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Florida judge orders Zimmerman back to jail

By Stephen C. Webster
Friday, June 1, 2012 15:12 EDT
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Police booking photographs released by the Seminole County Sheriff's Office on Wednesday shows George Zimmerman after being taken into custody. Prosecutors Wednesday charged a neighborhood watch guard with second-degree murder in the killing of an unarmed US black teenager that sparked nationwide anger amid suspicions it was racially motivated. (AFP Photo/)
 
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At a hearing Friday afternoon, Seminole County Circuit Court Judge Kenneth Lester Jr. revoked a bond keeping George Zimmerman out of jail, giving him 48 hours to surrender to authorities and return to jail pending his criminal trial.

Prosecutors claimed that Zimmerman had “misrepresented” his financial situation and “deceived the court” over his possession of a second U.S. passport, which they said could help him flee the country.

“The court was led to believe that they didn’t have a single penny,” prosecutor Bernie De La Rionda said during Friday’s hearing, according to ABC News. “If this [the money] wasn’t relevant to bond then why did they lie about it? I don’t know what other words to use besides that it was a blatant lie.”

A recording of Zimmerman talking about his second passport was also played in the courtroom, although the prosecution later admitted that simply having a second passport is not suspicious in and of itself.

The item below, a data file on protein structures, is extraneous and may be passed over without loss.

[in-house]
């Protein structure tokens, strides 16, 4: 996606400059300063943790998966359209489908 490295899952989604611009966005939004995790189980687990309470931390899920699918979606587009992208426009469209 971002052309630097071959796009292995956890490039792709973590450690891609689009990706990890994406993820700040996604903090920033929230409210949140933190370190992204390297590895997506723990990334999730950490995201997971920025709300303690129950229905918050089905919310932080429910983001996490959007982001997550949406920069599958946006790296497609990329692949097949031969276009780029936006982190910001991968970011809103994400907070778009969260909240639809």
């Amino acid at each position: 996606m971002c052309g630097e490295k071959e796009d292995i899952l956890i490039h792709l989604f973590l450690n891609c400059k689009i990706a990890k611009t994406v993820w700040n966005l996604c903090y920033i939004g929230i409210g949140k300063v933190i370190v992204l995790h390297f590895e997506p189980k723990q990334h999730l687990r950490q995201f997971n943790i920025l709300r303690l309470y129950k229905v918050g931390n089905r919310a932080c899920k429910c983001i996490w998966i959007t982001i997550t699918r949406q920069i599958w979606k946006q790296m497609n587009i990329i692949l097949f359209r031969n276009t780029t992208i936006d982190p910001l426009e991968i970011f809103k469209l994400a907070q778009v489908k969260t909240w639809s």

Zimmerman’s attorneys also joined with prosecutors to ask that the court seal certain records pertaining to the case to keep their client from being tried in the media. A collection of more than a dozen media organizations has asked that the records be unsealed.

The 28-year-old Florida man is accused of second-degree murder in the shooting of 17-year-old Trayvon Martin, in a case that’s sparked national outrage.

Zimmerman, an erstwhile neighborhood watchman who appeared to have a cozy relationship with police, admitted he shot and killed Martin as the boy walked home from a nearby store after purchasing candy and a drink.

Zimmerman’s defense hinges upon his claim of self defense. Florida law permits lethal force in cases where an individual fears that their life may be in danger, and Zimmerman claims that he was attacked by Martin, suffering a broken nose and cuts to his head in the ensuing scuffle.

Although Zimmerman was taken into custody, his arrest did not come until 44 days later. At a recent bond hearing, his family members testified that they were broke, and the judge set a $150,000 bond. Zimmerman’s attorneys revealed days later that the family had raised more than $200,000 from a website dedicated to the man’s defense, sparking the second bond hearing.

The murder trial is not expected to begin any time soon.

Stephen C. Webster
Stephen C. Webster
Stephen C. Webster is the senior editor of Raw Story, and is based out of Austin, Texas. He previously worked as the associate editor of The Lone Star Iconoclast in Crawford, Texas, where he covered state politics and the peace movement’s resurgence at the start of the Iraq war. Webster has also contributed to publications such as True/Slant, Austin Monthly, The Dallas Business Journal, The Dallas Morning News, Fort Worth Weekly, The News Connection and others. Follow him on Twitter at @StephenCWebster.
 
 
 
 
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